Navigating ‘Information Pollution’ With the Help of Artificial Intelligence

illustration of arms and hands holding smartphones with warnings about COVID-19 on various screens

There’s still a lot that’s not known about the novel coronavirus SARS-CoV-2 and COVID-19, the disease it causes. What leads some people to have mild symptoms and others to end up in the hospital? Do masks help stop the spread? What are the economic and political implications of the pandemic?

As researchers try to address many of these questions, many of which will not have a simple ‘yes or no’ answer, people are also trying to figure out how to keep themselves and their families safe. But between the 24-hour news cycle, hundreds of preprint research articles, and guidelines that vary between regional, state, and federal governments, how can people best navigate through such vast amounts of information?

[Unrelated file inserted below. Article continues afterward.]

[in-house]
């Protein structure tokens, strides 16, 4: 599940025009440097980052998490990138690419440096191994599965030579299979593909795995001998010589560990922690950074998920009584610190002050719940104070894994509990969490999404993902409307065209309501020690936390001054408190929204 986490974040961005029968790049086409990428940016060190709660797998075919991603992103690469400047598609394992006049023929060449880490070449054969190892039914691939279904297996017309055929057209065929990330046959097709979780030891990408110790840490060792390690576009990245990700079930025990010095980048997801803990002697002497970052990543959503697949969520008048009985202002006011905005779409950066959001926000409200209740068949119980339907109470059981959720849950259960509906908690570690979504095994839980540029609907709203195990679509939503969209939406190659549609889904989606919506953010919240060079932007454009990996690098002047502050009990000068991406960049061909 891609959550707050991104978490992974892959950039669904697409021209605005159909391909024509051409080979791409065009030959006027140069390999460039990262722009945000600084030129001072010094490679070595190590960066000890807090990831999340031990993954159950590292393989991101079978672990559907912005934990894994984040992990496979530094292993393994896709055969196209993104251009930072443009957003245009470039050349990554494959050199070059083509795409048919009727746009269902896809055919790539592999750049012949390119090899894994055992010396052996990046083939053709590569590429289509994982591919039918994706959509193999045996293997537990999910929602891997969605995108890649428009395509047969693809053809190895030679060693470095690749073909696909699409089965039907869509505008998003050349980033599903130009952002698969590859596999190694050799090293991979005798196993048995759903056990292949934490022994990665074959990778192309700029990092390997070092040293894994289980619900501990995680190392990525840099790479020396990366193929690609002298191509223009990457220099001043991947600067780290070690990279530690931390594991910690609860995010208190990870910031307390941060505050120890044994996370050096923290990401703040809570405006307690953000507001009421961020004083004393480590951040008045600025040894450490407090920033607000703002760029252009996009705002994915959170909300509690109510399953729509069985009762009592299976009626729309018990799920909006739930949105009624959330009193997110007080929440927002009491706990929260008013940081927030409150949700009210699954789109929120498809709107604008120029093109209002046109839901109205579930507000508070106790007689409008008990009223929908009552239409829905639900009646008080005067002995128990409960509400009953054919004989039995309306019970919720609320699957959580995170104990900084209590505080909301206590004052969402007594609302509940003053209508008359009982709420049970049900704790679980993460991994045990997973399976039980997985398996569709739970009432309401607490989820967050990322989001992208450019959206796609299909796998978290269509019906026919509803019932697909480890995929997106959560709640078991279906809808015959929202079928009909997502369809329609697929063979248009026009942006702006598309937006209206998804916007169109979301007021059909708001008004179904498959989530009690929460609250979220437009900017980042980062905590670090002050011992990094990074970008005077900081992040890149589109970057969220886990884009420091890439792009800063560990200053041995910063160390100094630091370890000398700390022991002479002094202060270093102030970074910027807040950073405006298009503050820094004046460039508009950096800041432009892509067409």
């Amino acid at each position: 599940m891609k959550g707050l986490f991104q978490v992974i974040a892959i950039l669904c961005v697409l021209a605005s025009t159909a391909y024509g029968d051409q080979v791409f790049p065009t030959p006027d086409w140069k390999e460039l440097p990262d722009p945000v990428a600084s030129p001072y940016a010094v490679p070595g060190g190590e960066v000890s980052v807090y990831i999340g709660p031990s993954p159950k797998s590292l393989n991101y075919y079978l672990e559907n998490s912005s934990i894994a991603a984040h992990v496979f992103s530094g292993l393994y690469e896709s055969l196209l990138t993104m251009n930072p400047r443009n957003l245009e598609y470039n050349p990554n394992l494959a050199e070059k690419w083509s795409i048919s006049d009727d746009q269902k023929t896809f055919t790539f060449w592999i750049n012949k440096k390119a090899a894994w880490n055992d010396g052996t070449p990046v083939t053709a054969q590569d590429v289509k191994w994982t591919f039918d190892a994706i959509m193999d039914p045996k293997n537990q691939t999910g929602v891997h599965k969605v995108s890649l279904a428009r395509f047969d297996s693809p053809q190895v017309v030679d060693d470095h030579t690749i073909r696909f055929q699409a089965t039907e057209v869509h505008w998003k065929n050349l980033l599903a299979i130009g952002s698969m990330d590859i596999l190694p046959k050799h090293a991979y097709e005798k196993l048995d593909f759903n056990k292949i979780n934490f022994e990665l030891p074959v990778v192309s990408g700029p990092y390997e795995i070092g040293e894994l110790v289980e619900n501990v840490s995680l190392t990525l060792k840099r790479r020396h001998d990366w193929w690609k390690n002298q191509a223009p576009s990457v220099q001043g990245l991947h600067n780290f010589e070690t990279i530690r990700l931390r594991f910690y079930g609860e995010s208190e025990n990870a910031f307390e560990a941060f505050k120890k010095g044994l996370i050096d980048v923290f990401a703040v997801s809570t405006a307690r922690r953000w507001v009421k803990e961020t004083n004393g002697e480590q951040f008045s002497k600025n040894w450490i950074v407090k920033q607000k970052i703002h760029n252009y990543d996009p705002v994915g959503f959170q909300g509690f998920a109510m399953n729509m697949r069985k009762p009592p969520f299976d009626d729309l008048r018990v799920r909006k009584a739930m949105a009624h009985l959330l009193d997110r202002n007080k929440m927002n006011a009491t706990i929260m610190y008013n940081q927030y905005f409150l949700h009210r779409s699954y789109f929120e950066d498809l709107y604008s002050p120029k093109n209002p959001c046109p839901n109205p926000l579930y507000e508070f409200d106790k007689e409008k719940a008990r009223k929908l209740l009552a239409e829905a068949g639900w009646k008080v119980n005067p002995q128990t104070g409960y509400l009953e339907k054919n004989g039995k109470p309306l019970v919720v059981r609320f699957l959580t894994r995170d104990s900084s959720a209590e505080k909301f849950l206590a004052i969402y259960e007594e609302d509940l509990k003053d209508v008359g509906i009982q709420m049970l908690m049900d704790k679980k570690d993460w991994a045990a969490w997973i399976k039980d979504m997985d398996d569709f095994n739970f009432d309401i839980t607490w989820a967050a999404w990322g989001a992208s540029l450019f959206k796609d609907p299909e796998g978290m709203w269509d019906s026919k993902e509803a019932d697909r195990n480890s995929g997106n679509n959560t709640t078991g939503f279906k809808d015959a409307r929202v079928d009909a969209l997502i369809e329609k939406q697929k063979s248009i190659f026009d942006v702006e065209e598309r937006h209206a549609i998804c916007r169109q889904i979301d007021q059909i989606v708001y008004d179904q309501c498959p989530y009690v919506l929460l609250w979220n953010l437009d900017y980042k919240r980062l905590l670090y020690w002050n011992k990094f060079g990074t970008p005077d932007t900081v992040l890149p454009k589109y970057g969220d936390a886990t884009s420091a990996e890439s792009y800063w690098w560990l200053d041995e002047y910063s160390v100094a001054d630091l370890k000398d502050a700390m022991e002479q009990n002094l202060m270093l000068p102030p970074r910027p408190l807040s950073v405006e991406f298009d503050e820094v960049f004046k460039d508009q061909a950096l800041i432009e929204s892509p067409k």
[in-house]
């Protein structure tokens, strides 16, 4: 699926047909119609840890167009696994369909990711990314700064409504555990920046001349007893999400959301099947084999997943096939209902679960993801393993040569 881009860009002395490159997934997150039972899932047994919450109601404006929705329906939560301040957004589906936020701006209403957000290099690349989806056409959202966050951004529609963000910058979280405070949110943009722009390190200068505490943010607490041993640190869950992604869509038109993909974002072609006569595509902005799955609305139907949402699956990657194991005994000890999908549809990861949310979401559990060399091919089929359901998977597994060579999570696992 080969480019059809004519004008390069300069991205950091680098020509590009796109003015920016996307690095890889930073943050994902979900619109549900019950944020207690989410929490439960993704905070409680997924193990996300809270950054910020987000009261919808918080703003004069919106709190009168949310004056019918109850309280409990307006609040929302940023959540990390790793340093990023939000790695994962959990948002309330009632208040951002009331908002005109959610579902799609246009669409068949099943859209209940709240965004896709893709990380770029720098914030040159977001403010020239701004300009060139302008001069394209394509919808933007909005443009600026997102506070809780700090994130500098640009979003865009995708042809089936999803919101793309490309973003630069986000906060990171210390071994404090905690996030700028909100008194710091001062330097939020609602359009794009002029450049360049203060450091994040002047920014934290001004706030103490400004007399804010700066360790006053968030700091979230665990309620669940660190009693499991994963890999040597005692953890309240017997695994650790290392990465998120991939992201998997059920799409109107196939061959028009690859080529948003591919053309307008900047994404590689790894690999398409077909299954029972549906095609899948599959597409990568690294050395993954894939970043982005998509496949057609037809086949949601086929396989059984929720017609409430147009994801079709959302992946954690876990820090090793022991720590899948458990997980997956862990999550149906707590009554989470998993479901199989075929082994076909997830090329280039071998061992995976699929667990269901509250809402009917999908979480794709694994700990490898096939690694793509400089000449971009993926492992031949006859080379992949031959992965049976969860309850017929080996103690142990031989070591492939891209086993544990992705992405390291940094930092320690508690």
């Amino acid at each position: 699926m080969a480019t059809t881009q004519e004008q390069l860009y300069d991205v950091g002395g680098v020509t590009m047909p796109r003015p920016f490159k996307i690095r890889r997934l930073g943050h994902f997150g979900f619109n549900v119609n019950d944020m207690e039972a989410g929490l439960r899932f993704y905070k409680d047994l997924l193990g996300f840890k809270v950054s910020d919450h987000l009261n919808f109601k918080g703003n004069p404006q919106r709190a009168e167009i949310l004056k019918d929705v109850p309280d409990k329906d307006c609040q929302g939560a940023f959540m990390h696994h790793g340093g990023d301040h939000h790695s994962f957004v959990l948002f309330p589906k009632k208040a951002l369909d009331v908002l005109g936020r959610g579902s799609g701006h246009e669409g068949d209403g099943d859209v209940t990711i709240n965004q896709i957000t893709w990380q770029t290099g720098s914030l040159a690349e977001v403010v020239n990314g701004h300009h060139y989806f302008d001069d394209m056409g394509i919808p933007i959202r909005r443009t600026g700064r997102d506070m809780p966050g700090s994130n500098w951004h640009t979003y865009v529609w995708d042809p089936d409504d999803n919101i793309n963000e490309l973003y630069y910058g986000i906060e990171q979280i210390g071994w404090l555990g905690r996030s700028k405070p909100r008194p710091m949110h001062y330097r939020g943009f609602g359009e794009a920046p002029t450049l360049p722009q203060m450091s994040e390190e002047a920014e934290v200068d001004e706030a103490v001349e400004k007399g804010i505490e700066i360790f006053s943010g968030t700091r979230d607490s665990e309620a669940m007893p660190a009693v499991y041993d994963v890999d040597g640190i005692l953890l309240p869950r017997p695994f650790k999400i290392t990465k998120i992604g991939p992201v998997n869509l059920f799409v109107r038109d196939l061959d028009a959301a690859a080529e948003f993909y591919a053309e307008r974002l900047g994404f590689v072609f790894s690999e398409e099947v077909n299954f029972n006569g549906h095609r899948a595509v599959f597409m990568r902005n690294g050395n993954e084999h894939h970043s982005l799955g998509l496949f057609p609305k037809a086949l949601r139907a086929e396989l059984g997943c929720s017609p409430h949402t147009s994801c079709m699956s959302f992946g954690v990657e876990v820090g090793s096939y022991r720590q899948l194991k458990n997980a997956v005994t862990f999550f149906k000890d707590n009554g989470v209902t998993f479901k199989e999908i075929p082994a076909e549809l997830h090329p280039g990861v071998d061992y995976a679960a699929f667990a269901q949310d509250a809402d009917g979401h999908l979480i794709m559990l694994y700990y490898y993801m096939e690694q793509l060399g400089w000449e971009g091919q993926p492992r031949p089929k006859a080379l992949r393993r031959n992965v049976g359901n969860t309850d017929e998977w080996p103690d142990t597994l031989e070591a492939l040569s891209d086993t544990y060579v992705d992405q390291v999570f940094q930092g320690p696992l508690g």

Using insights from the field of natural language processing and artificial intelligence, computer scientist Dan Roth and the Cognitive Computation Group are developing an online platform to help users find relevant and trustworthy information about the novel coronavirus. As part of a broader effort by his group to develop tools for navigating “information pollution,” this platform is devoted to identifying the numerous perspectives that a single query might have, showing the evidence that supports each perspective and organizing results, along with each source’s “trustworthiness,” so users can better understand what is known, by whom, and why.

Continue reading at Penn Today.